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Friday, March 1, 2024 | Back issues
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Polluting Glass Company Says Oregon Violated Its Civil Rights

In a $30 million civil rights lawsuit Tuesday, a small Portland glass company claims Oregon unfairly targeted it for toxic metal emissions while it ignored “the real polluters.”

PORTLAND, Ore. (CN) — In a $30 million civil rights lawsuit Tuesday, a small Portland glass company claims Oregon unfairly targeted it for toxic metal emissions while it ignored “the real polluters.”

Bullseye Glass faced uproar in the environmentally aware city in 2016, when the public learned that it was emitting arsenic and cadmium into the air and soil in Southeast Portland.

The news came from a U.S. Forest Service pilot study of moss samples, which found potentially harmful levels of cadmium and arsenic near the Bullseye plant, and near another glass company, Uroboros, in North Portland.

In response, the state Department of Environmental Quality monitored air quality in October 2015. That study concluded that moss samples could be used to map air quality. Multnomah County and state authorities said in March 2016 that the two companies agreed to stop using arsenic, cadmium and chromium VI.

Cadmium exposure can cause kidney damage, arsenic is used as rat poison, and hexavalent chromium is carcinogenic.

Families who live near Bullseye sued the company in a class action in March this year, seeking punitive damage in Multnomah County Court. The case is still in litigation, and last week Bullseye moved to strike the families’ motion for class certification.

Bullseye adopted a new legal strategy on Tuesday, in its civil rights complaint in federal court. Represented by former prosecutor Allan Garten, Bullseye says Governor Kate Brown and her director of environmental quality directed a “campaign of misinformation and irrational regulatory conduct” against it after the studies were made public.

It claims that Oregon allowed other industries to “dump hundreds of millions of pounds of industrial pollutants and hazardous substances into Oregon’s air,” while it targeted Bullseye’s small business.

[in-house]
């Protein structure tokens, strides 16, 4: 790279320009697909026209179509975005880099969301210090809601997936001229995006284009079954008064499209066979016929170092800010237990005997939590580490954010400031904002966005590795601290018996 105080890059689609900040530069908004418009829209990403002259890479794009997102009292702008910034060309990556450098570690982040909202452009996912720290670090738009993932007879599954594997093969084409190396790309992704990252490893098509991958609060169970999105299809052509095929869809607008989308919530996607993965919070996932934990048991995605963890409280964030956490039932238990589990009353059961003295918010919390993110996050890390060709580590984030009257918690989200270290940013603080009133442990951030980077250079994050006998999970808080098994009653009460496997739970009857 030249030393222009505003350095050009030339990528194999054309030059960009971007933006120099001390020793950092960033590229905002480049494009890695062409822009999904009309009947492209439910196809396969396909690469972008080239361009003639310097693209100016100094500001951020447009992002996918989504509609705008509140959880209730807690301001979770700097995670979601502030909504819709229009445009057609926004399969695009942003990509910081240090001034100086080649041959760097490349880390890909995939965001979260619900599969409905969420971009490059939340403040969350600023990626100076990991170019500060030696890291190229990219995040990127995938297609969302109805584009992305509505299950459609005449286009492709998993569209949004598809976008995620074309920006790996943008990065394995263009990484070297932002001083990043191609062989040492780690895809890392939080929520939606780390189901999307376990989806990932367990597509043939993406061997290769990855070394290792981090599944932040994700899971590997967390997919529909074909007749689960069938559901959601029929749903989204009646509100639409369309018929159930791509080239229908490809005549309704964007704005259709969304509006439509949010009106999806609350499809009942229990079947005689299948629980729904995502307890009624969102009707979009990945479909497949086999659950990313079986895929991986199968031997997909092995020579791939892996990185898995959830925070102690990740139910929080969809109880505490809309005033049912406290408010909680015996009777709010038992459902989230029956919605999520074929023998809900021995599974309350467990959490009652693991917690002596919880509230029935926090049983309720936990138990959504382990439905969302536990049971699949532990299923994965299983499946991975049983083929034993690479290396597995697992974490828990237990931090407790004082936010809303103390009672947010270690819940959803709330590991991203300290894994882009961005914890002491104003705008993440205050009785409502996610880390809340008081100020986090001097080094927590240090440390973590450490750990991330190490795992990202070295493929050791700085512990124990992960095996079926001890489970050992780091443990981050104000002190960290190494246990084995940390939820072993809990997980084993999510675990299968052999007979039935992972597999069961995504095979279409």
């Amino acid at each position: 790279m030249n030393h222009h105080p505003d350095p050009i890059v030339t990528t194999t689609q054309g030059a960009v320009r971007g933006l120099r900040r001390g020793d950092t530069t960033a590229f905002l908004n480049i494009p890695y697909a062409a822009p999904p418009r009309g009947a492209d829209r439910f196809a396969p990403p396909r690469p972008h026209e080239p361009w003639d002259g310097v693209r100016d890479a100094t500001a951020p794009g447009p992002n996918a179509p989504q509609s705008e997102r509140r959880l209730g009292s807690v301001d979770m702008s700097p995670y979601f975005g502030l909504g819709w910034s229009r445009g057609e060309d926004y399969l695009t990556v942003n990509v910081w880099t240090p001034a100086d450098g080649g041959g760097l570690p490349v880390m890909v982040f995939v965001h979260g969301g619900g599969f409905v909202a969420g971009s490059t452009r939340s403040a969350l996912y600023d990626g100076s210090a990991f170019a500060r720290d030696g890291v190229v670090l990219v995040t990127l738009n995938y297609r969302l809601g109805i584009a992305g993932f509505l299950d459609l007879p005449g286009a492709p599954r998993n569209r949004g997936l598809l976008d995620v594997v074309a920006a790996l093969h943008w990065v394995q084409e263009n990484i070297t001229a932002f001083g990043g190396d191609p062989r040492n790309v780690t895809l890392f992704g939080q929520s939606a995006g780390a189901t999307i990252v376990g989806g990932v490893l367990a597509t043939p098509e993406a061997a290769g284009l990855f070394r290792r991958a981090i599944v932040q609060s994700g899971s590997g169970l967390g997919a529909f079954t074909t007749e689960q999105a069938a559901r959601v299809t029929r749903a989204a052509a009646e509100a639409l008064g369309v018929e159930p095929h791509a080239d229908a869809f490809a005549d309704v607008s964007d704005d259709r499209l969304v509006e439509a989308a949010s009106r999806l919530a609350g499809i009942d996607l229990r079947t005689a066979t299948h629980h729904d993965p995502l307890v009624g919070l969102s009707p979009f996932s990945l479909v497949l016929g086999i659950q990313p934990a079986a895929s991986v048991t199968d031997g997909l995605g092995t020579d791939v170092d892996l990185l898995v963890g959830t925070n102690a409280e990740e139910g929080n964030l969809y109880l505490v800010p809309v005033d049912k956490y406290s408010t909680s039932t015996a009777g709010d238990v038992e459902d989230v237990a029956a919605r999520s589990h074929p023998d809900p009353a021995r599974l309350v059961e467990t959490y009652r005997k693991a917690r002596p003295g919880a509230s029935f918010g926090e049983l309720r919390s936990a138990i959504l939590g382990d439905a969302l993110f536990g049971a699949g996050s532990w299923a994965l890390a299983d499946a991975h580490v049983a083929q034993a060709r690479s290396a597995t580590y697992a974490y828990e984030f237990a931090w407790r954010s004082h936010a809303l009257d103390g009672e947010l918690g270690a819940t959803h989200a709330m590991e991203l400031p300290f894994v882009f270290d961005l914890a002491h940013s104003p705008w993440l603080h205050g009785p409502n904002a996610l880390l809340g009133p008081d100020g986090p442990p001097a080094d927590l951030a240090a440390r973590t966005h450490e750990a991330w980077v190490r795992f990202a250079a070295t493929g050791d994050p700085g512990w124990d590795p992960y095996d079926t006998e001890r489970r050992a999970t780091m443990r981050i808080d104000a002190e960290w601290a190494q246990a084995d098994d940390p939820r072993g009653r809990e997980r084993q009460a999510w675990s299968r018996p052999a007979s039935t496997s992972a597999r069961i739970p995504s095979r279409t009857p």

“Portland’s air is a toxic soup of auto and truck exhaust, wood smoke, diesel exhaust, and industrial pollutants,” according to the 88-page complaint. “It is the home of steel plants, oil refineries, and heavy metal fabricators. DEQ permits these industries to release millions of pounds of pollutants and cancer-causing substances into Oregon’s air every year.”

Bullseye says an individual agent of one of the state defendants leaked the air-testing results to the press before sharing them with Bullseye, and the public response led to a “panicked rush to judgment.”

The lengthy contains a number of maps and graphs showing the toxins emitted every year in Portland, including more than 170 million pounds of ethanol, and over 123 million pounds of methane.

It names a number of companies, including giants such as BP, Boeing and Daimler, which emitted toxic metals with DEQ permits. It also cites a wood-treatment plant in the Columbia River Gorge, which spurred a trespass lawsuit last year about toxic gases produced by AmeriTies.

Bullseye claims the maps about the moss studies were misleading, and made it seem that it and Uroboros were epicenters of pollution.

The state officials also needlessly stoked fear when they issued a statement telling people who lived within a half mile of Bullseye that they should “await further guidance before consuming backyard produce,” the company says.

The pending state court lawsuit against the glass company claims, among other things, that families were unable to eat vegetables they grew in their own back yards.

Bullseye claims the government actions hurt its business. It seeks declaratory judgment that the government deprived it of property interests, and that part of the DEQ regulations does not apply to it, and damages for conspiracy to violate its civil rights.

A spokesperson for Governor Brown declined to comment on the lawsuit.

Attorney Garten’s office, the GRM Law Group, is in Lake Oswego, a Portland suburb.

Categories / Civil Rights, Environment, Government

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